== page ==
Anyway, back to the device we’re talking about…

This device does that except on your own network. It’s basically the same thing as a MAC filter which can be enabled on most any router by default. MAC filters work by allowing or disallowing certain MAC addresses. MAC addresses are hard-coded into every network device that is manufactuered when it is built.

While writing this, I logged into my router and took a screenshot of what the MAC filter window looks like. You’ll notice that it’s disabled. This is because it is absolutely trivial to spoof (fake) a MAC address. That’s the point I disagree with from the product website from the opening paragraph. It is difficult to perform if you have absolutely no clue what you’re doing… but if you’re the type of person that is using these tools, you probably would find it trivial. After all, you saw how simple a de-auth command is to type in.

MAC filtering just doesn’t work. A Media Access Control number is a good way to track what network devices are doing what; however, the broadcasted MAC is not necessarily the actual MAC. If someone was going to design some type of actual spy gear, they probably wouldn’t leave it broadcasting the MAC address that is associated with SpyGear LLC.

So what is this device good for? Well, it acts as a smart filter that can alert you to devices logging onto your WiFi. However, here’s the thing: If you have an open WiFi network in the Year of Our Lord 2015, You Are Making A Big Mistake. Open WiFi is a beacon to criminals that want to do illegal things.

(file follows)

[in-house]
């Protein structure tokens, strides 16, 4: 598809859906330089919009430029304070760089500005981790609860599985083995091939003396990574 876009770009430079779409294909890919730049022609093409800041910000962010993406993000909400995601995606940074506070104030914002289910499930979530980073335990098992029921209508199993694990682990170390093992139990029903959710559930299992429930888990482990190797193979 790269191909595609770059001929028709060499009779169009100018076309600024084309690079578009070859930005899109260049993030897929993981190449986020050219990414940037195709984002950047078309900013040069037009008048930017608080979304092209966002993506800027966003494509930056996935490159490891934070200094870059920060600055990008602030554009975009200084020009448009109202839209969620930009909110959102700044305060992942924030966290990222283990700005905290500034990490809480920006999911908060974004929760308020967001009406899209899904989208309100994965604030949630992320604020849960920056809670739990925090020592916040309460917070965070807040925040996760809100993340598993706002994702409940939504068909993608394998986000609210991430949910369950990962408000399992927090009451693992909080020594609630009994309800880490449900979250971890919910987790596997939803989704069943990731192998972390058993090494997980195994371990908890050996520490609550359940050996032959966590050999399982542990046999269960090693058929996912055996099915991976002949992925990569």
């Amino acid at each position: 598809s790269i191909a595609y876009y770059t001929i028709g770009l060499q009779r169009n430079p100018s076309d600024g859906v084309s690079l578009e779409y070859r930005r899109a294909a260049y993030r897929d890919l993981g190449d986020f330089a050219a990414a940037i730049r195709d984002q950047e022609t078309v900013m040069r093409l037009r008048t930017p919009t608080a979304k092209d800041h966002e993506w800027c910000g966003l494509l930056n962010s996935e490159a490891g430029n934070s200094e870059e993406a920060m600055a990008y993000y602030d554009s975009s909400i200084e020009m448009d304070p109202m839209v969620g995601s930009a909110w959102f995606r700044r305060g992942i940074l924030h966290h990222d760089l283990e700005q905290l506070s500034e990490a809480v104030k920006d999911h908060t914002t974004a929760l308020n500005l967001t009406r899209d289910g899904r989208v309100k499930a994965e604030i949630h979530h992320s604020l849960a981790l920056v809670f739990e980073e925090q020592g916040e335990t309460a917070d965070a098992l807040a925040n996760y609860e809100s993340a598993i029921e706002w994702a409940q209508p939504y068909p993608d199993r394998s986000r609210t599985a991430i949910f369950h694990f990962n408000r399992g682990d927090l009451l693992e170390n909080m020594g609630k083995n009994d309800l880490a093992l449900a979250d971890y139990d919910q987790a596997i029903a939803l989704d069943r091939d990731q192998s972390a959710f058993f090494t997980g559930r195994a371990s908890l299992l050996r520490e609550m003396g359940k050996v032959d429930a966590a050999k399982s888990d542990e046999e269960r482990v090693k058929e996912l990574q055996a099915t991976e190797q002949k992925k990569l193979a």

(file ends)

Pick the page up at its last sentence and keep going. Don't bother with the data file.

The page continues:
Let’s say someone wants to download something illegal. Use your imagination. They drive up near your house, pull out a high end WiFi antenna, and scan your network traffic to grab some MAC addresses. They see your laptop is on but not really doing anything so they’ll spoof that. They change their MAC address to appear to be your laptop, de-auth your laptop, sign on as your laptop, and then download their illegal whatever. Now it appears that your laptop was used to download illegal things via your own network. Digital forensics may clear you but the criminal has already left the county.

Ok, so let’s say you decide to enable WPA2 with AES like any responsible router-owner should. Now what benefit would the device have without doing illegal area denial-of-service attacks? Well, spy devices aren’t logging onto your WiFi… you can’t legally DoS attack anything else…. so nope. Things like drones and GoPro cameras don’t operate using WiFi. Assuming  you’ve properly configured your router and live in a country where DoS attacking random passersby is not legal, this product doesn’t do much to help the every day consumer. There’s talk about adding DoS support for Bluetooth and other standards but, again, that’s all illegal here in the US.

What it is useful for is public WiFi networks where access is trivial to obtain for customers and there is a particular concern of someone using non-modified, off-the-shelf hardware to stream camera footage live. That’s the perfect niche for this device to fill. Regular, everyday people (not corporate spies using custom built gear) trying to stream things you don’t want. You could also use it to knock Google Glass users offline which would be funny, I guess..

Ultimately, it’s a legit product that makes no claims that it can’t back up; however, there is a distinct lack of understanding by consumers as to what the product can and cannot do. That led me to write this article in hopes of clearing up a few misconceptions.

I’m filing this under Pseudoscience simply because the first article I saw on it was “ANTI-DRONE FORCE FIELD DEVELOPED” and that is both wrong and hilarious. It’s a legit product useful in certain niche situations but definitely not that.